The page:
Macklin’s gaffe was minor enough, but it shows she’s out of touch. Newstart’s current payment rate of $492 for a single person is manifestly inadequate. The payment rate of Newstart has not been indexed at the same rate as the pension since the mid-1990s.
It’s true that the Government indexes the dole. But many costs have risen more steeply than general inflation — such as rents in capital cities, and energy bills. As a result, Newstart has steadily declined in comparison with the costs of everyday life. ACOSS summed up the view of most when it argued, in its submission to last year’s Senate inquiry on the issue of welfare payment rates, that "maximum single rates of allowance payments are inadequate to meet basic living costs and prevent poverty and material deprivation".
The issues for sole parents being moved to the dole are more than simply financial. Newstart involves onerous responsibilities for recipients to look for work in order to keep receiving the payment. The endless round of meaningless Centrelink interviews and dole diary paperwork could even hinder sole parents looking to pursue an education or find flexible work appropriate to their family responsibilities.
Veronica Sheen, a researcher at Monash University, summarises the issues in this fine article in The Conversation. Sheen’s research with sole parents — backed up by a large literature on the Australian labour market — established that "it was simply very difficult to sustain a ‘good’ job, generally a full-time job, while being the only parent".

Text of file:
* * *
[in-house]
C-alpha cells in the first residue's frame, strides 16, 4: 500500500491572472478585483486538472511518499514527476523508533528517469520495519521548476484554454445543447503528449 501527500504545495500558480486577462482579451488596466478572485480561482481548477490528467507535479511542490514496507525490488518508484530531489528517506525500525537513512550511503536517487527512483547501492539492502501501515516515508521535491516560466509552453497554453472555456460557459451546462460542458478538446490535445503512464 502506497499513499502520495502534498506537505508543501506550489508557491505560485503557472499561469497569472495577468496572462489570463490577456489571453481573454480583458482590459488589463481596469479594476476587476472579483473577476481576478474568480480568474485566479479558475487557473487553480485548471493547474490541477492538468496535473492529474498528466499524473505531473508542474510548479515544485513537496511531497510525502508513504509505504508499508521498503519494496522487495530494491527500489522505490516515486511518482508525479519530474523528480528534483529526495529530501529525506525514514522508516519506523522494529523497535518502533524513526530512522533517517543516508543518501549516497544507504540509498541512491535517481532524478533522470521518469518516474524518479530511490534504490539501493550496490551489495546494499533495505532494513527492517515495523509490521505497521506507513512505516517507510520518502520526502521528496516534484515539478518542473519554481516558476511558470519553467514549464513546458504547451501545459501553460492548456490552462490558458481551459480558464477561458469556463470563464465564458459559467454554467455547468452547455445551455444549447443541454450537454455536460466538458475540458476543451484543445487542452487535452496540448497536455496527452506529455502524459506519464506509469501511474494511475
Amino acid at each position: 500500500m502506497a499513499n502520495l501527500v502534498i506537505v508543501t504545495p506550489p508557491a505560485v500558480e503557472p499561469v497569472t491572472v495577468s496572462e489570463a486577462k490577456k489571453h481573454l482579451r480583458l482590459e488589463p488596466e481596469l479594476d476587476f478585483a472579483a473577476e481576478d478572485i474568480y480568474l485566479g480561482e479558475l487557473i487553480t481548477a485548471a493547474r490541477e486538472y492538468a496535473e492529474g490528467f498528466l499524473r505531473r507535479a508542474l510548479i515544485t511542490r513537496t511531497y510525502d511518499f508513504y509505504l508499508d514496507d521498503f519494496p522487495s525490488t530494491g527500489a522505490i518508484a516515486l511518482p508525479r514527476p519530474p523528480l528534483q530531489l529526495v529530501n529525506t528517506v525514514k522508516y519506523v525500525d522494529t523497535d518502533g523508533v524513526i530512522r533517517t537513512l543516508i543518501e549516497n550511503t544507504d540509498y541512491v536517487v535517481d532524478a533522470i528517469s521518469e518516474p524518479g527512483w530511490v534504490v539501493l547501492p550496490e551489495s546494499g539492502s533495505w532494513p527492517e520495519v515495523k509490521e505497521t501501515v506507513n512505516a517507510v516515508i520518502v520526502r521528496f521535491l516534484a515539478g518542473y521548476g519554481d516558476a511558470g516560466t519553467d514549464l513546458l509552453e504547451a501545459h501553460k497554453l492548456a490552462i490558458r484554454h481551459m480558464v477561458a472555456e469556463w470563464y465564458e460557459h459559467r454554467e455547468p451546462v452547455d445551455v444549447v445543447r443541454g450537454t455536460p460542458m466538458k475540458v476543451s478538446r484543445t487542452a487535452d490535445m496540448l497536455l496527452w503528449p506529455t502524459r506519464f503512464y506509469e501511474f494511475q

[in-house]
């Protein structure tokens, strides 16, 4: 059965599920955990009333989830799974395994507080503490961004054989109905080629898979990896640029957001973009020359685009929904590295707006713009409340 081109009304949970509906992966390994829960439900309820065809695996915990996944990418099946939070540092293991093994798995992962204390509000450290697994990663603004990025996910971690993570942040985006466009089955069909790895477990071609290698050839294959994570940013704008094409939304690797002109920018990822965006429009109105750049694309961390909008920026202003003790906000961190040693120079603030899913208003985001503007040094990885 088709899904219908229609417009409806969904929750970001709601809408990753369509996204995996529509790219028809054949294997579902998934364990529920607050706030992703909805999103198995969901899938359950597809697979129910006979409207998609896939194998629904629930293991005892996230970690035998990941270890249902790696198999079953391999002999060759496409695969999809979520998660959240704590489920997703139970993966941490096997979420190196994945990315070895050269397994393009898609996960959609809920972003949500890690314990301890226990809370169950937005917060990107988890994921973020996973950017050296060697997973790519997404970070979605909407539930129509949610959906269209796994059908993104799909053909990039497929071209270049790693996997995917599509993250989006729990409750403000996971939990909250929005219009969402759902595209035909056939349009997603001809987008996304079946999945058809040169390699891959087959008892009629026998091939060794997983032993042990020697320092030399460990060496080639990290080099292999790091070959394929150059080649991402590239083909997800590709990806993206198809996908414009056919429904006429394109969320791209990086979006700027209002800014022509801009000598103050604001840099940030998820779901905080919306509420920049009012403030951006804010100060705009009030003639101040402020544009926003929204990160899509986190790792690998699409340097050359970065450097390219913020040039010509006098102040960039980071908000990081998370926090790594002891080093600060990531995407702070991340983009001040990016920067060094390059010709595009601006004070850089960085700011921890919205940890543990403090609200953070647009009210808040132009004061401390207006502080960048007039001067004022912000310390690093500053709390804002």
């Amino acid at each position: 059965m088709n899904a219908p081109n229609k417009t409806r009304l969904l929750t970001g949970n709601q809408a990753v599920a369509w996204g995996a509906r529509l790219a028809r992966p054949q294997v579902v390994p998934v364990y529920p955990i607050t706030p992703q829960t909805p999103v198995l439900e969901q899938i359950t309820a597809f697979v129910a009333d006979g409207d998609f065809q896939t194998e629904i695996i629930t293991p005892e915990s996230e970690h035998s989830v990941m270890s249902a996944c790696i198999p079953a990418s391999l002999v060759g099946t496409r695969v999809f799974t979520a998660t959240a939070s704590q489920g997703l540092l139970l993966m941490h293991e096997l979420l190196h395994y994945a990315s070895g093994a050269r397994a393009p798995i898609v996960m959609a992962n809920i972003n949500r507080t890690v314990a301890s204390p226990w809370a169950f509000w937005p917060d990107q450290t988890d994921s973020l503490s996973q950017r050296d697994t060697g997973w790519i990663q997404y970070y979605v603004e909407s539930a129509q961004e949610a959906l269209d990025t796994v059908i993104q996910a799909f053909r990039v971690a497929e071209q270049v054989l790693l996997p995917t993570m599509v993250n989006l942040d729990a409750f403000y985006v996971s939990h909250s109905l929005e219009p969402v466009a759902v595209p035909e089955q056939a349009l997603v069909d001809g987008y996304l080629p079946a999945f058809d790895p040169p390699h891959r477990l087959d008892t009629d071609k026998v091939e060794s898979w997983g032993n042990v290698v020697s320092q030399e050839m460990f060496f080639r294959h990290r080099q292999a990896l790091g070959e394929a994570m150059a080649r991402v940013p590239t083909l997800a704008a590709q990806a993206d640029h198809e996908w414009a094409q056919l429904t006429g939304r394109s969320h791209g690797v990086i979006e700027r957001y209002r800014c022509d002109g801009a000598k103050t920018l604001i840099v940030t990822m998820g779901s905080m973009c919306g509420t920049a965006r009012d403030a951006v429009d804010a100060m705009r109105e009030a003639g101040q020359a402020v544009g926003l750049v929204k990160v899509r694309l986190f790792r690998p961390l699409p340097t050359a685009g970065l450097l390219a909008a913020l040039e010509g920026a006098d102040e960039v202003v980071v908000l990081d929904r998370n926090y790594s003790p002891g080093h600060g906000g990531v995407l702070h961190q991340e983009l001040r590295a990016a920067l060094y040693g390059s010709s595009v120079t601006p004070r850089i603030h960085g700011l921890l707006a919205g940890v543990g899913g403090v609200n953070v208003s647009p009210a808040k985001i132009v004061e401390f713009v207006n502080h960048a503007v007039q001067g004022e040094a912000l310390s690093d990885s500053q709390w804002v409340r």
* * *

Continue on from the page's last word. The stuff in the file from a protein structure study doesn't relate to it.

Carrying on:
She quotes a tertiary-educated single mum from one of her studies, who told her in an interview that "the thing that stands out for me is that regardless of how many skills you have and how many degrees you have, or how ambitious or motivated you are, you have to compromise your ambitions because you are restricted by your child caring and rearing role because that is your first priority".
The Government knows this, of course; Government members sat on the Senate inquiry on the adequacy of welfare payments, and heard plenty of damning evidence about the difficulties of making do on penurious government benefits. But the decision to punish sole parents was taken nonetheless, almost certainly because Labor was desperately seeking budget savings in order to meet its doomed pledge to deliver a surplus in 2013.
As we now know, the budget will almost certainly be in deficit come May anyway. Labor is now going to have to live with the consequences of its unnecessary austerity drive.
In fact, Labor’s difficulties on this issue may be just beginning. Welfare groups and social advocates are gearing up for a sustained campaign on the Parenting Payment cuts. It’s a campaign that will hurt Labor politically, and perhaps electorally as well. These benefit cuts directly attack a key Labor constituency, potentially damaging the ALP’s support-base. They also undermine Julia Gillard’s strategy of contrasting herself to Tony Abbott on women’s issues.
These sorts of campaigns have a habit of snowballing in the community, as support builds at the grass-roots level. All in all, it’s the sort of thing Labor strategists could do without in an election year.
As for parents who will now have to make do with $130 less a fortnight, their concerns are far more immediate. For their sake, let’s hope the Government reverses this decision.